How to be a student director who leads with confidence and encourage others is not as hard you may think! As a student director you get the chance to empower everyone in the production. As a leader, you set the tone of the rehearsal room and can inspire actors to do their best work.
Here are four ways to energize your rehearsal room and form a close-knit group. How to be a student director in four easy steps!

#1 – Start with a warm-up

Getting loose before you start rehearsal helps everyone relax. Directors often use different theatre games to help actors have fun before rehearsals, but these games also target different areas of performance, such as focus, diction, and improvisation. Vocal warm-ups are another great option to make sure that everyone’s voice is ready for rehearsal. Here are some fun tongue twisters everyone can try. Warm-ups only last a few minutes but give people enough energy to sustain them for that day of rehearsal.
We carry tension in the muscles of our bodies, even if we don’t always realize it. This can make actors feel stiff onstage. Physical warm-ups are helpful for both body and mind; these also help reduce stress. Try a 10-minute yoga exercise together (simple beginner stretches are great for everyone no matter their yoga skill level). Or have a dance party to your favorite song. You can also stand in a circle together and practice shaking out the stiffness in your arms and legs.
Picking someone new to lead warmups every day ensures that everyone feels like they’re a part of the process. The best directors make sure that all cast members have opportunities to speak their minds, even about small things.

#2 – Spend time together in real life

Sometimes the key to having high-energy rehearsals is having fun together outside of rehearsal. Spending time together as a company helps everyone get to know each other better and feel more comfortable while rehearsing. This doesn’t have to be elaborate! Something as simple as getting dinner together or just talking outside after rehearsal allows you to slow down and enjoy each other’s company.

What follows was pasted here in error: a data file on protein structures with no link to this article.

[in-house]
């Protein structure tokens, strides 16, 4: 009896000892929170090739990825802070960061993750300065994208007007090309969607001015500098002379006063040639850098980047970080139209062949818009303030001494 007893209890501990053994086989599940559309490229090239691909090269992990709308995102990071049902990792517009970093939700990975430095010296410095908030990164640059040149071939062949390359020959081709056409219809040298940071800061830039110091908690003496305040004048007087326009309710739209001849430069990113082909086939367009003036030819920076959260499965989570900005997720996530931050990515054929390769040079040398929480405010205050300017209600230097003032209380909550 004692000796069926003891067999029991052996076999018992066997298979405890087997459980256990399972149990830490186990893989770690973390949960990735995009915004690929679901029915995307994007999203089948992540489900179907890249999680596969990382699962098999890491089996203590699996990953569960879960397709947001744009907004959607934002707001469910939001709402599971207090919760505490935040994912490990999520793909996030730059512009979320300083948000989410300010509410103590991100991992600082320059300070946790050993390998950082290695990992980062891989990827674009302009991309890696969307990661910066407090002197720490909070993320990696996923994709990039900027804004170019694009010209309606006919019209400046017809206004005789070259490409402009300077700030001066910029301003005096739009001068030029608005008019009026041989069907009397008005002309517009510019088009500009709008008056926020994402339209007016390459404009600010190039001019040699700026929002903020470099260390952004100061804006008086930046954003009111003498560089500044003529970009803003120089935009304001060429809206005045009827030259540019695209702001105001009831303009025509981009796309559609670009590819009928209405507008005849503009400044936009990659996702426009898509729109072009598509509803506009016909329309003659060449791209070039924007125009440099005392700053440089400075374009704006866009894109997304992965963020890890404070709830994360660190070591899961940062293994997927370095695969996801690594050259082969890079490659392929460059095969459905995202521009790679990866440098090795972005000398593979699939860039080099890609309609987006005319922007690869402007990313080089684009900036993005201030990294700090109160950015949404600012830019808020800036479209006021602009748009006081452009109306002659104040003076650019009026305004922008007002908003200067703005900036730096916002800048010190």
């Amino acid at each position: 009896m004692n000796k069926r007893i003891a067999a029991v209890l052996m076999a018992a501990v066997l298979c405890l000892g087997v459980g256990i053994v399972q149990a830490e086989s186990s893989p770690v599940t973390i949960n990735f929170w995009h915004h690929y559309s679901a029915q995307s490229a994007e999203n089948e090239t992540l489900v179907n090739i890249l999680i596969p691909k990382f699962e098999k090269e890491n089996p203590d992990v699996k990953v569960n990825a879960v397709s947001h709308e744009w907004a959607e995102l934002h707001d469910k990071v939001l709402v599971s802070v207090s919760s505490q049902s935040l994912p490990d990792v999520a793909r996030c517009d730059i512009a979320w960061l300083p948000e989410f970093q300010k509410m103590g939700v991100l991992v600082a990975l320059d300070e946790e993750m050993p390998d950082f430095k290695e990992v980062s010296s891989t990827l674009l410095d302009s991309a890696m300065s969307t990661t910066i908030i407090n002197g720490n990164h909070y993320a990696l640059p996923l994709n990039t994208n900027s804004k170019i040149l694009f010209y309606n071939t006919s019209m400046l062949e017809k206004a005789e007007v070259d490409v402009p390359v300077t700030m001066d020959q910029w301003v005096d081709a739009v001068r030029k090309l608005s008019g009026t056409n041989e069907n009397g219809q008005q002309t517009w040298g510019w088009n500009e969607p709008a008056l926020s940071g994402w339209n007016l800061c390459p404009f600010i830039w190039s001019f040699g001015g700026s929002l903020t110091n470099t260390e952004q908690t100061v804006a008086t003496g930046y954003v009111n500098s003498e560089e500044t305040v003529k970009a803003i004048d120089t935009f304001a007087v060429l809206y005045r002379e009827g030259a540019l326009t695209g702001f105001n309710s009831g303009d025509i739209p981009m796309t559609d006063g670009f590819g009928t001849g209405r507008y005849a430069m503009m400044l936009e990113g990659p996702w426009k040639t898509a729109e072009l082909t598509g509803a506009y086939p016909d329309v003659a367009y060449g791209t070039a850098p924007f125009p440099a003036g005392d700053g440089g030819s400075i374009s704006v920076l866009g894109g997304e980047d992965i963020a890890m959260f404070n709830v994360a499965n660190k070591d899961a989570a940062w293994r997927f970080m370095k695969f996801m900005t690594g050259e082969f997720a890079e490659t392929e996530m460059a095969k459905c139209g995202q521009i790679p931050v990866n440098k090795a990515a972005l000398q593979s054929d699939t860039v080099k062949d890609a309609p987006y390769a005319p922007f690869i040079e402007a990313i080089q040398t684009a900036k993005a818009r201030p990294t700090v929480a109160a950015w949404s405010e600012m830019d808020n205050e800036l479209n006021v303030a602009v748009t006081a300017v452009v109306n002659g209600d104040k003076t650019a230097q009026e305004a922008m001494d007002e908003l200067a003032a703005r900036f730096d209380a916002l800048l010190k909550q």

Photo credit Pexels RDNE stock project.

It’s extra special if the bonding activity relates to the play in some way. For example, if the play you’re directing takes place in the past, taking a trip to a local history museum can inspire new ideas for everyone on the team. If you’re directing a rock musical, sitting in the park and listening to similar-sounding rock albums gets you all in the right frame of mind. All that matters is making sure everyone feels included. And as a bonus, these hangouts often end up being some of the best memories from the entire production!

#3 – Encourage discussion

Directors should always provide space for the actors to explore the script. You might have one opinion about the story, and an actor might feel completely differently. Sitting down to talk about the script lets you hear everyone’s thoughts. As a leader, you want to make sure that everyone feels their opinion is valuable.
Casting the ShowYou can try directing scenes multiple ways so you can explore different interpretations. As an example, if you think an actor should deliver a line angrily, but the actor thinks they should deliver it sadly, try both versions a few times. You might find that an unexpected choice is the exact thing that the scene needs. Directors can empower their actors by leaning into discussions and encouraging them to make bold choices. When actors feel empowered, the energy level of the entire production is much higher.

#4 – Know when it’s time to take a break.

If you’ve ever tried to study for a test late at night, you know that it’s nearly impossible to learn while you’re tired. The same goes for rehearsal. Actors and directors alike need time away from work so they can recharge and refocus on the story they want to tell. Pushing people to work too hard leads to burnout. During high-intensity periods like tech week, when everyone is working for hours on end, directors need to be especially intentional about taking breaks. Try to sprinkle rest periods throughout rehearsal. This can be as simple as leading a short stretch exercise or organizing snack time.
You can also use breaks to check in with actors about how they’re feeling. During intense scenes, actors may experience a lot of emotions, and stepping away from the scene for a minute allows them to process how they feel. Earning the trust of your actors involves listening to their thoughts and providing support. Actors create their best work in a space where they feel free to express themselves!
Directors work to support the actors in their production by making the rehearsal room a positive place. You’re a leader both onstage and off!  ♦
Dylan Malloy is a regular contributor to Dramatics. Connect with her @dylan_writes.
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